During his 1994 campaign for governor of Florida, Jeb Bush said that women on welfare "should be able to get their lives together and find a husband." He has also suggested that we'd have fewer unwed mothers if we'd only resume publicly shaming people who have kids without being married.

  4. The constitution bans abortion

    During the first Republican presidential candidate, Florida Sen. Marco Rubio suggested that he believes the constitution protects fetuses, saying, "I believe that every single human being is entitled to the protection of our laws whether they...have their birth certificate or not." He also stated during the debate that our generation will eventually be viewed as “barbarians” for allowing Roe v. Wade to happen.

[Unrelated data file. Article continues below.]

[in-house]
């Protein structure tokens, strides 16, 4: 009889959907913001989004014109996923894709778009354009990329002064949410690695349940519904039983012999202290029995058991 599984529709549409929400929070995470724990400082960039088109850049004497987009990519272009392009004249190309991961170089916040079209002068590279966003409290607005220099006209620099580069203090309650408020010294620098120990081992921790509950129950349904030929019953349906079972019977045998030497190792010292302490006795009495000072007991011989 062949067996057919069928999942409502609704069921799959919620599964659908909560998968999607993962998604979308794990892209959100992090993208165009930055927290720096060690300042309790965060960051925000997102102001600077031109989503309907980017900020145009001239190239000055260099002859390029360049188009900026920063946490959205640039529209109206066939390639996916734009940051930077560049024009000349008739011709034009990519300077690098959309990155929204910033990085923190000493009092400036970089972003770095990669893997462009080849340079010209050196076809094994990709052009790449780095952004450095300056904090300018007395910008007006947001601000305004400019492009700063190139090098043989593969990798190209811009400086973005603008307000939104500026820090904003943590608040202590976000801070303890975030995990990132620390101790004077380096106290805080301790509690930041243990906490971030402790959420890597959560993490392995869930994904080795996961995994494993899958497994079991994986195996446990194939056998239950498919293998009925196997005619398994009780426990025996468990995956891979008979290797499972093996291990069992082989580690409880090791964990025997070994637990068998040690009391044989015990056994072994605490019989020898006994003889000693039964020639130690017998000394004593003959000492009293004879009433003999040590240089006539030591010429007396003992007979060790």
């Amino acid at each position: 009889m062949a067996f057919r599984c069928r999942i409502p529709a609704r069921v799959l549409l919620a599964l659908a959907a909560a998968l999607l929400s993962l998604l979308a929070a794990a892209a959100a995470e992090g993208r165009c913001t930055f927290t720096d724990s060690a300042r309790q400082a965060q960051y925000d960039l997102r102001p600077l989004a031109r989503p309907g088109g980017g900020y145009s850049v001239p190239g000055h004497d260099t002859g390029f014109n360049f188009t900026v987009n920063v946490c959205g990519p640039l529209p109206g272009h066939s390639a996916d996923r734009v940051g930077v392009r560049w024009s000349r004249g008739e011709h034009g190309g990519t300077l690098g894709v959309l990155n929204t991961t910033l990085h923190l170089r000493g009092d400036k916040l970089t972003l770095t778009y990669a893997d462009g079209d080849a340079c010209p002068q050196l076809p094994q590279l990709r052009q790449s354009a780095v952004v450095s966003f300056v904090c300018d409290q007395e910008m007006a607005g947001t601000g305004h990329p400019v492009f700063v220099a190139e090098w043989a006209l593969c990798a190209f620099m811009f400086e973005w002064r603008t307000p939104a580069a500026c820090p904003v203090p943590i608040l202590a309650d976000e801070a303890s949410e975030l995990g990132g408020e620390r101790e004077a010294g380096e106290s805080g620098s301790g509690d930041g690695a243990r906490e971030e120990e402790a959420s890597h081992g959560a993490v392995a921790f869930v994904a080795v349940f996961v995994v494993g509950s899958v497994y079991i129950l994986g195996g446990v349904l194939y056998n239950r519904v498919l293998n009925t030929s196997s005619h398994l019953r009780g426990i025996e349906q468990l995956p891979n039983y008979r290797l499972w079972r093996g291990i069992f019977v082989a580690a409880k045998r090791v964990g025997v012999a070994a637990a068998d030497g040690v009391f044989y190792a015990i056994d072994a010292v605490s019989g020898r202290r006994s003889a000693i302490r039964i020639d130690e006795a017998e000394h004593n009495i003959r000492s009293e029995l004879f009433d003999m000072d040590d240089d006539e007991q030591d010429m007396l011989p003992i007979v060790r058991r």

5. Pregnant rape victims should "make the best out of a bad situation" -- by being forced to keep the baby

    Former Pennsylvania Sen. Rick Santorum has repeatedly reiterated that he believes abortion should be banned with no exceptions for rape or incest. In 2012 he told CNN that a pregnant sexual assault victim should “accept this horribly created” pregnancy because it's “nevertheless a gift" that "God has given to you," and "we have to make the best out of a bad situation."

  6. Focusing too much on reproductive rights is insulting to women